No shortage of worthy technical SH&E research opportunities exists. Nevertheless, perhaps the most important element needed to achieve technical advances in safety and health -- those who manage safety and health risks – should not be overlooked in future research.
The leader in ASSE’s research capabilities is the ASSE Foundation’s Research Committee. ASSE and the Committee share the view that, in order for NIOSH-led research to help in achieving our shared r2p goals, NIOSH must better involve the standards development community in its efforts. Cooperation and involvement in the national consensus standards process will help ensure that NORA applied research findings become operational in the field. However, achieving this end will require a number of actions by NIOSH:
These are overarching areas that the proposed recasting of the NORA agenda does not contemplate but which should be a vital part of the agenda.
ASSE, again following the lead of the ASSE Foundation Research Committee, is also concerned that not enough research is being conducted to examine the role of broad safety and health management in the corporate and program structures of organizations that our members believe impact reductions in injury, illness and fatalities. We urge that NIOSH-led research studies be factored to include the broad subjects of how the components of successful safety and health programs and the organizations that produce them can be evaluated.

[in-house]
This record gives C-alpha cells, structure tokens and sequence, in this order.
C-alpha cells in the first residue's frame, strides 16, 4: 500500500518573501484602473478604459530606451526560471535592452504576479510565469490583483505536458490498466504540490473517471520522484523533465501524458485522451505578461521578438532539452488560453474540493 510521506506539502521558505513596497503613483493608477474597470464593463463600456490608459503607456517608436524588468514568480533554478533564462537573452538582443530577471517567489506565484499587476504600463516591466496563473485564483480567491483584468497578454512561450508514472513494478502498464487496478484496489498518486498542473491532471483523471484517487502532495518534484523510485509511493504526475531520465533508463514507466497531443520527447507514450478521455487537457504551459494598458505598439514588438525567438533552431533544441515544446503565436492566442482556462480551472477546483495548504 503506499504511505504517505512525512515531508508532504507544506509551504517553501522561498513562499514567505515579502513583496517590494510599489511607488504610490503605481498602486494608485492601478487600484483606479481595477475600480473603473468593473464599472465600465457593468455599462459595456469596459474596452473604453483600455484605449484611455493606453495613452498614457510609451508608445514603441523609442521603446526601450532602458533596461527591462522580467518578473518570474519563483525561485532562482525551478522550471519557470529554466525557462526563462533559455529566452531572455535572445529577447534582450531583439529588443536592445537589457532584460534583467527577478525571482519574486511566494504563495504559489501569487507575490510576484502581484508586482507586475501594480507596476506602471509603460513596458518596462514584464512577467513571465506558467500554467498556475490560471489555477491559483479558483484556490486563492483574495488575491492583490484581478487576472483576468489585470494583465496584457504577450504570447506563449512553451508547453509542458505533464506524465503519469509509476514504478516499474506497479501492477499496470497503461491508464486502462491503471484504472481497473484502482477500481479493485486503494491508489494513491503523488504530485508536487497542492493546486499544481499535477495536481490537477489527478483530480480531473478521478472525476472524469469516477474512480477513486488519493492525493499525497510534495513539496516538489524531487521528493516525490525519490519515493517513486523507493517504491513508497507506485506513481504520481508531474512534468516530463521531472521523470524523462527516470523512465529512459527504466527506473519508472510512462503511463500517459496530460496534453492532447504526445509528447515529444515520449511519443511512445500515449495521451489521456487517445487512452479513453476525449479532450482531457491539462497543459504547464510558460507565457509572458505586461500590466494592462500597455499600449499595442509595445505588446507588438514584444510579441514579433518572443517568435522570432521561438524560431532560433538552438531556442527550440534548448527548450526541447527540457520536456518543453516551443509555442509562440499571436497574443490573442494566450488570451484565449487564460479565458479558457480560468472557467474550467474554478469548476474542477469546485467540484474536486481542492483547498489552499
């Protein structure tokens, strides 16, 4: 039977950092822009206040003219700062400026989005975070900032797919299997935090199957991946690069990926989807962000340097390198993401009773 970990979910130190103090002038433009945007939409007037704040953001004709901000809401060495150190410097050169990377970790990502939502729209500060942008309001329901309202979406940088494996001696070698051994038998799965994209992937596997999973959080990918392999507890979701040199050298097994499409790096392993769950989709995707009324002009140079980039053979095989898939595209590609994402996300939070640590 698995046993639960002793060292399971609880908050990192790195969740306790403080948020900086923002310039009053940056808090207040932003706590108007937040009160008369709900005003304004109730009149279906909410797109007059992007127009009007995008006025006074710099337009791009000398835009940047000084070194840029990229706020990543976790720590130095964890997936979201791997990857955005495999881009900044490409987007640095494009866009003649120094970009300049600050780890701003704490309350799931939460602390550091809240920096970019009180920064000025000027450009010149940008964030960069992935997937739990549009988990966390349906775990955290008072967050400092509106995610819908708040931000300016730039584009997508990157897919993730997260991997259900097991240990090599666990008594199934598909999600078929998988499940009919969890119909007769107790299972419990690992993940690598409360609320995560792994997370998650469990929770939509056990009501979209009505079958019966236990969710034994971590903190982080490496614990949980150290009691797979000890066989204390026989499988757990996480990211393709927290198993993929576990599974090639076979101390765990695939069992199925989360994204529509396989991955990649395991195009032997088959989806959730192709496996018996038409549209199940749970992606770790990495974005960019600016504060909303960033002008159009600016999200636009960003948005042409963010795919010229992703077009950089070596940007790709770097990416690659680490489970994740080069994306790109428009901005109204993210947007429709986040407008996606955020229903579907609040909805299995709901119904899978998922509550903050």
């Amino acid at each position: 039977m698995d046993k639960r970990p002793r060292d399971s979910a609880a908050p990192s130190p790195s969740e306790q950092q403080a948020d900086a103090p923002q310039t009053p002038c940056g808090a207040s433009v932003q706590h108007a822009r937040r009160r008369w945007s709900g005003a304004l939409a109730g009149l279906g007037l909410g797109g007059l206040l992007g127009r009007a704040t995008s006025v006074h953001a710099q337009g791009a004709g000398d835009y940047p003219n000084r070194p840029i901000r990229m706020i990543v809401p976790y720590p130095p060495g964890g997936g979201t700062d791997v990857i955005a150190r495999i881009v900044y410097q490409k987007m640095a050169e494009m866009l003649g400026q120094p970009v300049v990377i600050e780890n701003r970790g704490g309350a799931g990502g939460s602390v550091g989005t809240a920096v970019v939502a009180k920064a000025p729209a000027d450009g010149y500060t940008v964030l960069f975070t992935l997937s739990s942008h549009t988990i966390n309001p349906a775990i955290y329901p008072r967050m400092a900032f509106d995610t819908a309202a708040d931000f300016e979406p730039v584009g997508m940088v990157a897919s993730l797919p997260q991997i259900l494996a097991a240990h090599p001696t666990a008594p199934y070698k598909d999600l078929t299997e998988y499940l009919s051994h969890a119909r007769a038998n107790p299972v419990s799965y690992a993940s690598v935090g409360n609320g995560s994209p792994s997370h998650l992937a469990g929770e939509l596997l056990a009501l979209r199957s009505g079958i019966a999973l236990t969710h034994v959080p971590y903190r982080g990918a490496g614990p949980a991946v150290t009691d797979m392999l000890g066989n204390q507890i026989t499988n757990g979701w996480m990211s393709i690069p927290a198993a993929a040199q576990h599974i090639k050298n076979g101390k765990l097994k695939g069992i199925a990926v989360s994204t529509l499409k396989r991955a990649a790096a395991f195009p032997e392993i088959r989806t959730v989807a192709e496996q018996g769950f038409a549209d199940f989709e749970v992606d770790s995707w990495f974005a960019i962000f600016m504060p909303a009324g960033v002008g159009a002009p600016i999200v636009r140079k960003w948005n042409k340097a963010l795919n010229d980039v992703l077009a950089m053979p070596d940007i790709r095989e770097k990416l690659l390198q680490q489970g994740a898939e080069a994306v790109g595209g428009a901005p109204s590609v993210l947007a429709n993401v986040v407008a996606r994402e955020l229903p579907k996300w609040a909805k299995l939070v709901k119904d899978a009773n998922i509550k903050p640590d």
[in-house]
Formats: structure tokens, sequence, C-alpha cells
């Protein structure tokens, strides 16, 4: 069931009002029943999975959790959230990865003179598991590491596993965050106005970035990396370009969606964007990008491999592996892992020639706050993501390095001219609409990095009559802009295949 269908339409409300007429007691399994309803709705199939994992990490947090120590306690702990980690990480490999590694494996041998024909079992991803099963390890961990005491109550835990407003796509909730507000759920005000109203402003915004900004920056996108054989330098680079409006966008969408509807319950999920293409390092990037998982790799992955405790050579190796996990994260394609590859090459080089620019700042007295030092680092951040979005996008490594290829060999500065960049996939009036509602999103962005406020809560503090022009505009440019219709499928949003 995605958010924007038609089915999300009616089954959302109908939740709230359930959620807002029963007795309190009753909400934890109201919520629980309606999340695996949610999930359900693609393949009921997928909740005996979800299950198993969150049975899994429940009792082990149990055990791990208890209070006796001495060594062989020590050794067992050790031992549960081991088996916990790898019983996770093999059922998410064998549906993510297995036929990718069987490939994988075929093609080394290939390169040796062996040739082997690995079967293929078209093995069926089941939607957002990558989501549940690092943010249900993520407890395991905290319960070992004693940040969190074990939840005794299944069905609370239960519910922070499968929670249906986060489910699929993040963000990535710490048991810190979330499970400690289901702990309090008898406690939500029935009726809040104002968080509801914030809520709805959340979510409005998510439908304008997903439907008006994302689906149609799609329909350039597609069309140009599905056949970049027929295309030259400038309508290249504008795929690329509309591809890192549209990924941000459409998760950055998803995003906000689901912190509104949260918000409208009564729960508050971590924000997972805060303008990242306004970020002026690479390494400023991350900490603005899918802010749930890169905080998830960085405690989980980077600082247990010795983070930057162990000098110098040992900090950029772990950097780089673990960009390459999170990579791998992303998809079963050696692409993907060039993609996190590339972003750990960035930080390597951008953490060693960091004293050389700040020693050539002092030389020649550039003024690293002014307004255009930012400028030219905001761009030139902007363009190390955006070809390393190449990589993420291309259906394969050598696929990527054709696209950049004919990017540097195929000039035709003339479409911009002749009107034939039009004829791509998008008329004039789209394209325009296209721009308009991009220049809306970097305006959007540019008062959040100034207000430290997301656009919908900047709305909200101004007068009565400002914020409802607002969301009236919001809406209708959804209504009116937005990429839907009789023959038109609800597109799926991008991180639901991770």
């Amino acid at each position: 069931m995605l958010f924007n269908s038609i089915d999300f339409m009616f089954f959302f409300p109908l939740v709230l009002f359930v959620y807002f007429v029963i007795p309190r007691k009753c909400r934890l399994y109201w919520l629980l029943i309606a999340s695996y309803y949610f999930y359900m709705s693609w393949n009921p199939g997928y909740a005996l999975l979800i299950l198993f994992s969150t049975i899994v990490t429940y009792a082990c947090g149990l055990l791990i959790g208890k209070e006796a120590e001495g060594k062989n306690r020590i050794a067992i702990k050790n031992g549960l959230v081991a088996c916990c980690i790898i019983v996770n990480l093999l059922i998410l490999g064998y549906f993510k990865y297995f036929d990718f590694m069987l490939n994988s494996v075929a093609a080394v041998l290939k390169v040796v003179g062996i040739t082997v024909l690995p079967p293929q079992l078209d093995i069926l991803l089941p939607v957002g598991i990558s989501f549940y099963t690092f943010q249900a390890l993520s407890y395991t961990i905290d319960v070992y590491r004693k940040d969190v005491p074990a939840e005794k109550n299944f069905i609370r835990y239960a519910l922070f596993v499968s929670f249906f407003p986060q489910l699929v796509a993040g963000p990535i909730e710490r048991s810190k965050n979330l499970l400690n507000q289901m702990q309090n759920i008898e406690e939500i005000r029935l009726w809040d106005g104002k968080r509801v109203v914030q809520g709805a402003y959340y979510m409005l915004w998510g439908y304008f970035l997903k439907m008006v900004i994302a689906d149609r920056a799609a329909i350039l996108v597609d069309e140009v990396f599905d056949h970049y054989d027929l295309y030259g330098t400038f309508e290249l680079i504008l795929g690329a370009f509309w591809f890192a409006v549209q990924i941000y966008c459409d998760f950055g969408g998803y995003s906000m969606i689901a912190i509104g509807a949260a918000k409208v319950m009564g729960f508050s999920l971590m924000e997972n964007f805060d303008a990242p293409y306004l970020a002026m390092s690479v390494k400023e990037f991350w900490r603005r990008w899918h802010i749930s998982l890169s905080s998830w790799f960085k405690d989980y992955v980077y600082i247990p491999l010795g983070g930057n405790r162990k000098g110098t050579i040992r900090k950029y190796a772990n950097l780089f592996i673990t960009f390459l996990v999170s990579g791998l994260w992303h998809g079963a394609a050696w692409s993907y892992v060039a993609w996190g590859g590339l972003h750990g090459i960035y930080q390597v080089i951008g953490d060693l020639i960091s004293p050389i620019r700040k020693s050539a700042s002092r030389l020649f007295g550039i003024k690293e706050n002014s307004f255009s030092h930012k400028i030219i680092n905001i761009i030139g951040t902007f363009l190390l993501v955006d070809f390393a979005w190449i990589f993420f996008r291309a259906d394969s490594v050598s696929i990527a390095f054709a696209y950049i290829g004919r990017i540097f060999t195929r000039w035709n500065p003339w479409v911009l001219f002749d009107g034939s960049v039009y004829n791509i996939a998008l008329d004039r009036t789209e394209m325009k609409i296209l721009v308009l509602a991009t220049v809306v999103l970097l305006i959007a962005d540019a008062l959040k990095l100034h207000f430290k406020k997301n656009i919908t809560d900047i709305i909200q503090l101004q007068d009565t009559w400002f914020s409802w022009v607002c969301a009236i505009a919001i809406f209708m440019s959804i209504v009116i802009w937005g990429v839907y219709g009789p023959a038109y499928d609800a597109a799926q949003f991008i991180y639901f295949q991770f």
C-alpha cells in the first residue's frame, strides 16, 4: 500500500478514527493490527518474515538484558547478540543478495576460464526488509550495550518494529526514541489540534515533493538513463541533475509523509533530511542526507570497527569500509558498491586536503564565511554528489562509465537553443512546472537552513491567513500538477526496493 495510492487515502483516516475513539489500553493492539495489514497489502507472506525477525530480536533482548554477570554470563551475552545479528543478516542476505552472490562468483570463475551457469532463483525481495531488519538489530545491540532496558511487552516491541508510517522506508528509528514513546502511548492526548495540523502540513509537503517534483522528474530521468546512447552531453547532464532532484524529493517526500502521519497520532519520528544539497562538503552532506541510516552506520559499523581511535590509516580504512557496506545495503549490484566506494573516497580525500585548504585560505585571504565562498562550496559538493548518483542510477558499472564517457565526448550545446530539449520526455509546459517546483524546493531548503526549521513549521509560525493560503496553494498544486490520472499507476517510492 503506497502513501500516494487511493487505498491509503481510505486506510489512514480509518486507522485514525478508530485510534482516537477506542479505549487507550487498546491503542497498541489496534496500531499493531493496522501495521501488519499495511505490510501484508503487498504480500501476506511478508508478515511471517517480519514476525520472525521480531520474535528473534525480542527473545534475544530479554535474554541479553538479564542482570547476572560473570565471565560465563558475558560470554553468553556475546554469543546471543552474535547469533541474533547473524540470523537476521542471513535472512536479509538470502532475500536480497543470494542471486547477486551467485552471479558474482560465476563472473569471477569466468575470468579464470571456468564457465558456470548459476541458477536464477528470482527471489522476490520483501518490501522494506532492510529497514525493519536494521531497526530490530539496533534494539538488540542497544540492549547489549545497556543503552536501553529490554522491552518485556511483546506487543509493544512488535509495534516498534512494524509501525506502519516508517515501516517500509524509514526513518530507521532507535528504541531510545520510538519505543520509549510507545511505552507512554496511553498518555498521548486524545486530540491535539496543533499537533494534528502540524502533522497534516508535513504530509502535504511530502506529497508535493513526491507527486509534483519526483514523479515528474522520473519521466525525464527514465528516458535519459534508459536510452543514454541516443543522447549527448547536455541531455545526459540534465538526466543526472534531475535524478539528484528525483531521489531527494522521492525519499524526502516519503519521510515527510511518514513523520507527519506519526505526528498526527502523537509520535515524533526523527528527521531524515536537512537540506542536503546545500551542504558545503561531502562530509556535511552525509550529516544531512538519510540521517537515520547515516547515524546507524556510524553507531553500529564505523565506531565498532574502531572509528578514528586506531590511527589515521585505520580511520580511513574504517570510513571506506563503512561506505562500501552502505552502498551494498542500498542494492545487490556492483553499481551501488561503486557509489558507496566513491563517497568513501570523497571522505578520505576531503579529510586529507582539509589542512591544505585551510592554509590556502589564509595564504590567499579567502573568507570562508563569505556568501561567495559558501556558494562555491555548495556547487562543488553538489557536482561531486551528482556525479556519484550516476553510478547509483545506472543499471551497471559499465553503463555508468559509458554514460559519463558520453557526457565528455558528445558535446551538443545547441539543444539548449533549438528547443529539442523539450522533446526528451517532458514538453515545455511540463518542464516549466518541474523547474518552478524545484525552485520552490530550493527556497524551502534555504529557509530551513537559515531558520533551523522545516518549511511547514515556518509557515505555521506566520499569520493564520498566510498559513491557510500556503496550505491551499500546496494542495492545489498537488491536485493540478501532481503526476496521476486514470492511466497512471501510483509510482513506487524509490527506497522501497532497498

Almost all of the literature in this area is anecdotal. Only NIOSH’s leadership can bring forth definitive data-driven studies that will help set a value on making a case for the safety and health imperative. Whether one broad Hawthorne Works-like study or multiple studies can provide answers and application formulas, the need still exists and should be addressed by NORA in some way.
Again, ASSE commends NIOSH and all those whose hard work has made this NORA effort to engage those of us committed to advancing occupational safety and health the success that it has been. ASSE, the ASSE Foundation Research Committee, and all our members look forward to working with you in whatever way we can to make sure these ideas for the future of safety and health research become a reality, and the passageway between research and practice becomes shorter and shorter.